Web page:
1. Listen and hold the space

Plain and simple. Really listen, don’t go anywhere. 

2. Help them get the support they need

If you feel your peer or loved one could benefit from more support than you’re capable of providing, offer to help them find that support so they don’t feel alone or dismissed. 

3. Avoid minimizing, downplaying, or dismissing

This is huge. The person coming to you for support has put themselves in a very vulnerable position. Be extra careful not to invalidate the way they're feeling. Their feelings are real, and if they have reached a point where they’re seeking outside support, their struggle is substantial. 

4. Don’t make it about you

Sometimes sharing our experience can be relatable and help the person feel less alone in their struggles, but other times, it can feel dismissive. If you feel the urge to share your own feelings or struggles, first ask yourself, “Am I saying this for me or for them?” 

5. Look out for warning signs

Be on the lookout for suicidal-sounding thoughts. These may sound like variations of:

  • “I don’t want to be here”
  • “I can’t do this anymore”
  • “I wish I could disappear”

Don’t be afraid to clarify what that person means and if they have any plans to harm themselves. You should be extremely concerned for someone’s safety if that person is self-isolating or not taking care of themselves. 

If needed, refer them to resources like a suicide hotline or Not One More Vet’s Lifeboat Service

How do we prevent veterinary burnout in our peers and in our clinics? 

“In order to try and prevent or avoid burnout, we have to know our limits and do our best to honor them by holding healthy boundaries with ourselves and others,” Kaitlyn advises. Ask yourself: “How many hours a day or week feels like a doable amount for me?” “What is my ideal work environment?” “How do I work best?”

As veterinary professionals, we can help create safe workplace environments and be supportive to protect our peers from burnout. The easiest way to do this is to offer to be a safe person to talk to if anyone wants to express any difficulties they may be having.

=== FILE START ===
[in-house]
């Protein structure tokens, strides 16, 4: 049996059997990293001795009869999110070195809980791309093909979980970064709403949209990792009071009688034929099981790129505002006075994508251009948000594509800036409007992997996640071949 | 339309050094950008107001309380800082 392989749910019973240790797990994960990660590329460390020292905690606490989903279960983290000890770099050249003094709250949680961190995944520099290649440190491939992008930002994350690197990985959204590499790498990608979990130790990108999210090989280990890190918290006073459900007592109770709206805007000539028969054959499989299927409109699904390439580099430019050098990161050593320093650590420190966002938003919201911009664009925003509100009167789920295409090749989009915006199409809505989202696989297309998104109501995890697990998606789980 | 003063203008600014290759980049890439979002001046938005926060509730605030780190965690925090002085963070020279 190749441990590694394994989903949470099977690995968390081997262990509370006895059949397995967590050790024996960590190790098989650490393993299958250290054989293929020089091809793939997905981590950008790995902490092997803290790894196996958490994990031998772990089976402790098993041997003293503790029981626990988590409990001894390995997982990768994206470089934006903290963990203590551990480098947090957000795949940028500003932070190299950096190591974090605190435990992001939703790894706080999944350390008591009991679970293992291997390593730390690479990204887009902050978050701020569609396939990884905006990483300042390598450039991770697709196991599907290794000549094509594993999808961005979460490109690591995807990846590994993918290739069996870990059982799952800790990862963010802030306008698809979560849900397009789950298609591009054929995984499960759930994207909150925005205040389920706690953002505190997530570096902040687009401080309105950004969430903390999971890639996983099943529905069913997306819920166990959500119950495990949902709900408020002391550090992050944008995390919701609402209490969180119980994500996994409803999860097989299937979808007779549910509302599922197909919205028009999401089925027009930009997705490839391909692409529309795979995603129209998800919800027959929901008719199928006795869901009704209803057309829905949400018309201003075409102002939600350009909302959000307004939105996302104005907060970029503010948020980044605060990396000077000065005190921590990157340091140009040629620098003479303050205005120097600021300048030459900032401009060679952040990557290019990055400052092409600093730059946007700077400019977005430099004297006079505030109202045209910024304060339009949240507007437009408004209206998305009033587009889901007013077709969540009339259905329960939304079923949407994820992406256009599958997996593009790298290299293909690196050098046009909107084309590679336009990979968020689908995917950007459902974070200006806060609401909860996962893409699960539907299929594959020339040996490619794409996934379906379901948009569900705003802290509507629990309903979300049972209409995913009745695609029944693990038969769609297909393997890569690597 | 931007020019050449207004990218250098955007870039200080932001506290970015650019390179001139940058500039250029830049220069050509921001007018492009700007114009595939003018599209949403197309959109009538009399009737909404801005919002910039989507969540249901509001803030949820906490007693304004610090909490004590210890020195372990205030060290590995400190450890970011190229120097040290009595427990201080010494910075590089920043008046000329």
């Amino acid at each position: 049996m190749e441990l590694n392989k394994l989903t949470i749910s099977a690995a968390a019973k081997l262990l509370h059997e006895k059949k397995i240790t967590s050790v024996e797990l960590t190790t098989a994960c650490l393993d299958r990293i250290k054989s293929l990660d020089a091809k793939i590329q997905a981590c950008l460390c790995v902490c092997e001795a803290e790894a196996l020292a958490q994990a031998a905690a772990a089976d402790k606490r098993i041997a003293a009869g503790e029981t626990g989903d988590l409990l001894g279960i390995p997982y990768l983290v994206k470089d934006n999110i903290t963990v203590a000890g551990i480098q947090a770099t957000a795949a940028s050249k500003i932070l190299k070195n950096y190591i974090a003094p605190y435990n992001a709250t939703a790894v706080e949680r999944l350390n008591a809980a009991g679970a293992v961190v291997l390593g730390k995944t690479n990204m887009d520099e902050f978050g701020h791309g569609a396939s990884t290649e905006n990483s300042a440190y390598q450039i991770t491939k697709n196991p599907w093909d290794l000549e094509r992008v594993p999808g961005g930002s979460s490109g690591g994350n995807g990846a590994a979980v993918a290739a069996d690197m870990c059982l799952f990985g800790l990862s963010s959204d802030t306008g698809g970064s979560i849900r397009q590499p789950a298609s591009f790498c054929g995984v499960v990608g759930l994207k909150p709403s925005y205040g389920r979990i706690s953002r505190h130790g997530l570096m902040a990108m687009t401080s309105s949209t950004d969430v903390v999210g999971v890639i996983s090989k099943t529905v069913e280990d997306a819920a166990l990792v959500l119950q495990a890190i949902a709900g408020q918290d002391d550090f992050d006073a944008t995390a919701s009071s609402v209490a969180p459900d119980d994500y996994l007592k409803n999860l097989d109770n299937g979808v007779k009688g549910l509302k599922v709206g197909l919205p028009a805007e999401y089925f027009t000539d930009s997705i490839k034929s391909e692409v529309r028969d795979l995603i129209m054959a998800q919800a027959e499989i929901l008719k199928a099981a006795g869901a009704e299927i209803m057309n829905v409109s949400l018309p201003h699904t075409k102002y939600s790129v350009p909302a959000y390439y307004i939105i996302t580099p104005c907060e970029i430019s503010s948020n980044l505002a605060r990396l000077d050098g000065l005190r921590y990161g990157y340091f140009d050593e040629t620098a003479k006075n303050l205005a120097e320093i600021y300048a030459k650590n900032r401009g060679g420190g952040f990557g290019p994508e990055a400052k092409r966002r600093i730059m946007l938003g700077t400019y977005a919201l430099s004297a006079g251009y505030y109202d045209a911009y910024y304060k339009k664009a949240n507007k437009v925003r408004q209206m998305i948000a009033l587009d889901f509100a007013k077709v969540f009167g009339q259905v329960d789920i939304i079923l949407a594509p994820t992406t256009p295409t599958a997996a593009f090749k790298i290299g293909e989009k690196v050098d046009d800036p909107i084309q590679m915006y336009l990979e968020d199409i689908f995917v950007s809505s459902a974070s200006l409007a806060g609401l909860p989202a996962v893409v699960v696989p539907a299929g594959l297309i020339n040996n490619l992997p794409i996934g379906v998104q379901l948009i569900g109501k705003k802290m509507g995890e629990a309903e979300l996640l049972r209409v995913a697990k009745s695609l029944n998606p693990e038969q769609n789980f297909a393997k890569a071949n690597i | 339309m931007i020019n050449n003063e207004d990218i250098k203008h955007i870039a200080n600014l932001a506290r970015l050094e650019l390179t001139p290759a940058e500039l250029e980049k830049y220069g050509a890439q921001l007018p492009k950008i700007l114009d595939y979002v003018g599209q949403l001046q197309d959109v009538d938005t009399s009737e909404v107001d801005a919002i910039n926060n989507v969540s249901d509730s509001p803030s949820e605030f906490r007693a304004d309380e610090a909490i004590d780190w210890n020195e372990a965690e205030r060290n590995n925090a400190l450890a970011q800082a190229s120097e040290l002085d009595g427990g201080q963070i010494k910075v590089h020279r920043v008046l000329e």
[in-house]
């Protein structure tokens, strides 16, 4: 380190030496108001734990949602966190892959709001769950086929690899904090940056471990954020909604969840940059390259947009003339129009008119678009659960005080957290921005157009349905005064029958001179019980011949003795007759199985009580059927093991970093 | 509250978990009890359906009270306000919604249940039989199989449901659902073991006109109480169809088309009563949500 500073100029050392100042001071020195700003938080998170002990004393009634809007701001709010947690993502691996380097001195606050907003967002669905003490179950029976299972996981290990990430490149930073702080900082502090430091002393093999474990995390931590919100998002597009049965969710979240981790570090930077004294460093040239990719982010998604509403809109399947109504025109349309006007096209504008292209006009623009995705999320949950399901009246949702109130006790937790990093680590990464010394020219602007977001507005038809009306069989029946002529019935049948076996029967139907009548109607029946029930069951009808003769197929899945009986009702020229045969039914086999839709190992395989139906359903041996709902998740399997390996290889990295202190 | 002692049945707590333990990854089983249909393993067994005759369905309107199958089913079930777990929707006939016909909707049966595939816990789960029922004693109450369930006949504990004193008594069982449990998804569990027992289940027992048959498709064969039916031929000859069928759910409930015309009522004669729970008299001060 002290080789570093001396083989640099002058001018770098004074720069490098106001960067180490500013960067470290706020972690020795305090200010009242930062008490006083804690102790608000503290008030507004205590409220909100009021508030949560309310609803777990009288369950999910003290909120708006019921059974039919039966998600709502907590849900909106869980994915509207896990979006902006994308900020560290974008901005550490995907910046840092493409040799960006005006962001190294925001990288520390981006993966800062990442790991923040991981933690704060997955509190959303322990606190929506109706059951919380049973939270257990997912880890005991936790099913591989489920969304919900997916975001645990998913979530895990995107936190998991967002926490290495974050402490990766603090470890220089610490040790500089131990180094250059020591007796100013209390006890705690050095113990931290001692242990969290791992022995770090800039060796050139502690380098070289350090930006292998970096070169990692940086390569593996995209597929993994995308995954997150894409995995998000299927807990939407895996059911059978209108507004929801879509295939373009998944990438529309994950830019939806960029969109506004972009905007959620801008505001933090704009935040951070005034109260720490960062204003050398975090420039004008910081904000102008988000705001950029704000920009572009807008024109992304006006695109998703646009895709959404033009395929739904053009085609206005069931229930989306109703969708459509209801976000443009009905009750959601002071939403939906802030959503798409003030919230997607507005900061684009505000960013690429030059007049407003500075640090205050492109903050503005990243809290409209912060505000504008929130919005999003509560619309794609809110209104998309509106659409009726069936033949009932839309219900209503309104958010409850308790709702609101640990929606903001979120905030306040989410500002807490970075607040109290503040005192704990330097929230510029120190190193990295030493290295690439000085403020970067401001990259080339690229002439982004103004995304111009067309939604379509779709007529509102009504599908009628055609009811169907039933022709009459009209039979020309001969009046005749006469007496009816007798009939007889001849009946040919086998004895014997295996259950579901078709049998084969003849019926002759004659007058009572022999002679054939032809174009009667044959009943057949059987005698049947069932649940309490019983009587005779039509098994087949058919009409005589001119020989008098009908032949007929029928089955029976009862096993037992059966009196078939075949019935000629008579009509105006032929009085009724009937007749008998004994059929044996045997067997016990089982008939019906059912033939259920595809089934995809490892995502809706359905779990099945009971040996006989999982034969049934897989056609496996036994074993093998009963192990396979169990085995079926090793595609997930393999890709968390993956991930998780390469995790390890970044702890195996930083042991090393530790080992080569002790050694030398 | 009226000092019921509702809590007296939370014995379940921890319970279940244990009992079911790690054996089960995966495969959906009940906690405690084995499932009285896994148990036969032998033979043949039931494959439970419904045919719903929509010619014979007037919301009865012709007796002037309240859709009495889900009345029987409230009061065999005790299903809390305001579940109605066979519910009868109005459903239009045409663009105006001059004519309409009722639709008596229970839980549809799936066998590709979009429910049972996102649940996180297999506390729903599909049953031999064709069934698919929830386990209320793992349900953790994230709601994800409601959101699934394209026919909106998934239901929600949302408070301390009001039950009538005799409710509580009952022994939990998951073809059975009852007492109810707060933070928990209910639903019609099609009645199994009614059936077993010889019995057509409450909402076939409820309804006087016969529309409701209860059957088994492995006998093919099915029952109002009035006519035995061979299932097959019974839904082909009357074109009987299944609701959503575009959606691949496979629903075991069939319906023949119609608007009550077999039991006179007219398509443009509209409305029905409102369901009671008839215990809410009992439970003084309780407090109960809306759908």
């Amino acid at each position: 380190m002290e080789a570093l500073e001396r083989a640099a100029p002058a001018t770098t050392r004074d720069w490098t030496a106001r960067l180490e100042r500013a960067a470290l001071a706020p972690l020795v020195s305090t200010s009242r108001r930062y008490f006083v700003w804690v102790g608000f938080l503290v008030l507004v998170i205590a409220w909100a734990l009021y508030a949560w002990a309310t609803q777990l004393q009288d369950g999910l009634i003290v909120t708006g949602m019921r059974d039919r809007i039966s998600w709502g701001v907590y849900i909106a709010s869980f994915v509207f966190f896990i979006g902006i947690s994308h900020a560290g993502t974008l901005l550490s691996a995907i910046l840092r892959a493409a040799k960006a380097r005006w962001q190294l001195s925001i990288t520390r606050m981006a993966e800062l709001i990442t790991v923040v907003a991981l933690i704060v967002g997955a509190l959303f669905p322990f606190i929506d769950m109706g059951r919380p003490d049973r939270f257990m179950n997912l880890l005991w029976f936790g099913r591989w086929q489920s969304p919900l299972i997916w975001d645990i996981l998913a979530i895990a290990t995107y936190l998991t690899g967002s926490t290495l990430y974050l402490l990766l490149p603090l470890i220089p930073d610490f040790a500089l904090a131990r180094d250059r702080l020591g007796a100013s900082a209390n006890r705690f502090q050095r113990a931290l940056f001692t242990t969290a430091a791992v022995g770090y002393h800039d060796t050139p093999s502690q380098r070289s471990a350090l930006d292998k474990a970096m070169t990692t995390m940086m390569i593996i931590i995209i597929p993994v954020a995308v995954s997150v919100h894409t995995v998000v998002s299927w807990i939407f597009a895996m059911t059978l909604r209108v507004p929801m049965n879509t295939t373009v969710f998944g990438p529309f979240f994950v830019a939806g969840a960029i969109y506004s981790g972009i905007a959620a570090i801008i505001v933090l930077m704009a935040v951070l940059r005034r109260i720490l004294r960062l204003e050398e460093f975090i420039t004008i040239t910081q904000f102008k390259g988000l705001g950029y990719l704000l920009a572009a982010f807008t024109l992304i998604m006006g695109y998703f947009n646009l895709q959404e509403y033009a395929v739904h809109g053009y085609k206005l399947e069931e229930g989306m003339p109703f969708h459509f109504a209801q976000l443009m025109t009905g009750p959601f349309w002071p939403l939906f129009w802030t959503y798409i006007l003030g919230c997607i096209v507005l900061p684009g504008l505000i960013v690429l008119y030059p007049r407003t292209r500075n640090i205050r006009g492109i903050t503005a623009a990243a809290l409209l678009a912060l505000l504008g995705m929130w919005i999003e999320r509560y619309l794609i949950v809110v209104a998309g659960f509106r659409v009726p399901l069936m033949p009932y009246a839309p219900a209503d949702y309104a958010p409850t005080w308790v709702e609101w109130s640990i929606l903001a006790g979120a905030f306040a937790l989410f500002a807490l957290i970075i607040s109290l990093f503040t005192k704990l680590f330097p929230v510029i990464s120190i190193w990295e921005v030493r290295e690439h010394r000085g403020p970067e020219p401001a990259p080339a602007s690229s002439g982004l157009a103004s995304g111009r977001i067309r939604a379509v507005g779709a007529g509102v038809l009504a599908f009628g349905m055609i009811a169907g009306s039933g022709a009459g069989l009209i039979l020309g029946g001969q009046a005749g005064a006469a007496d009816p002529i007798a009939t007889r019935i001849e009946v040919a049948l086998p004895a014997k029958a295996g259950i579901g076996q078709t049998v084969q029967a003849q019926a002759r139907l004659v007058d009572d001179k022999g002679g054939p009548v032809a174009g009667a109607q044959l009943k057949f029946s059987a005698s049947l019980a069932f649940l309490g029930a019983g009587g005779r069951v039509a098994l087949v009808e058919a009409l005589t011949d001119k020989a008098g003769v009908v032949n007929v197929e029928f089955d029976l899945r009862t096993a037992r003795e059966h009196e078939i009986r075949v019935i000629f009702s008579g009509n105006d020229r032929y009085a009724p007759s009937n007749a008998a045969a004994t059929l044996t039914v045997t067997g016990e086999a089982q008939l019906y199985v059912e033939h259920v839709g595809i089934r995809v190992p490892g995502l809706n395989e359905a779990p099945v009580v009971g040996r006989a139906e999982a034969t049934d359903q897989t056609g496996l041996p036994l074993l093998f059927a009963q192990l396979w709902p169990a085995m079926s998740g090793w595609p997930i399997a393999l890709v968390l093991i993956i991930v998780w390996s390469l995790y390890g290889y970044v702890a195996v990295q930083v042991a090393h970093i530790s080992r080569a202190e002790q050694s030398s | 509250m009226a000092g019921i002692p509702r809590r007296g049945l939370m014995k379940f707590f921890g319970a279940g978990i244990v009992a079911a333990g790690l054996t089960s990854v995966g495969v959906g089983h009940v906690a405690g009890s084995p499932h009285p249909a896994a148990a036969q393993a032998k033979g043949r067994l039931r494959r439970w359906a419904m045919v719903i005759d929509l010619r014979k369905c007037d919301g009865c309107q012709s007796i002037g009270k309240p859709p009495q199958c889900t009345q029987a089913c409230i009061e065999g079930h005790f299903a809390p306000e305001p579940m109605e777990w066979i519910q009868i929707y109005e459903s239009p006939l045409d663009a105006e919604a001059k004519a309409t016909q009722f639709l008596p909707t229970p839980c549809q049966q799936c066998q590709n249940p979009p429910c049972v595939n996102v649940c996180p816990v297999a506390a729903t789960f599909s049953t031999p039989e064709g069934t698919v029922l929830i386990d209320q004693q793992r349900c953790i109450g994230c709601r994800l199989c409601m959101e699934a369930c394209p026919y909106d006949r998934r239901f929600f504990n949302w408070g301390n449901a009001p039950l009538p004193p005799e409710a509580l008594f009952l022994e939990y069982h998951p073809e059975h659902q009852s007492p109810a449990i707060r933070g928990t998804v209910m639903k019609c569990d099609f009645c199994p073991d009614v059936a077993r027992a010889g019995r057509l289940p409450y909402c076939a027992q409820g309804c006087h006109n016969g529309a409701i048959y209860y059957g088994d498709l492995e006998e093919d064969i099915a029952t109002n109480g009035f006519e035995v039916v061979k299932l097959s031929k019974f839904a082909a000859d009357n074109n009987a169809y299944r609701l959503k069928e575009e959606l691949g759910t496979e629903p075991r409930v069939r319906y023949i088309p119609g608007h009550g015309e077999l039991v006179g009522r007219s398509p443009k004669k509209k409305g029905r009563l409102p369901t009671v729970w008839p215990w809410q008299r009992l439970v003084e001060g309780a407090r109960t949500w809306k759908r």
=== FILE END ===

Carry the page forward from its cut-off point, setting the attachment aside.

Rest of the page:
Minimize judgment of others and empathize with your peers. When it’s within your means, offer to be helpful, whether that means covering a shift or just taking on certain tasks to lighten their load. 

Practice Managers can be supportive in similar ways, however, always be aware of the power dynamic. Managers need to be responsible and use their authority for good rather than taking advantage of employees. If you’re in a position of leadership at a veterinary clinic, try being extra mindful not to guilt employees when they need to take a break or time off. Respect their boundaries and try to recognize when they’re struggling.   

If you’re struggling with maintaining personal boundaries because your work environment isn’t allowing it, maybe it’s time to consider other hospitals. If your workplace is not supportive of your overall health and well-being, it’s very likely time for a change. However, in many instances like this, veterinarians could find themselves locked into their employment by a non-compete contract. If change isn’t possible, do your best to prioritize yourself outside of work. 

Talk about burnout — it makes a difference!

Kaitlyn really puts it best, “When we are struggling emotionally, we often just want a space to be listened to and to feel heard, so if we can clarify what we are seeking, we are more likely to receive that response from someone else. In doing so, there can be a lot of relief, and… sometimes talking about our difficulties out loud can help us shift perspective and come up with solutions.” 

Seeking professional support can be helpful as well, especially because it ensures you’ll be sharing with a safe person in a confidential, judgment-free space, which is not always possible when we confide in friends or coworkers.

If you’re feeling burned out this holiday season, talk about it. There are plenty of people who love you and would be happy to support you, you just need to take the first step and reach out or they’ll have no way of knowing.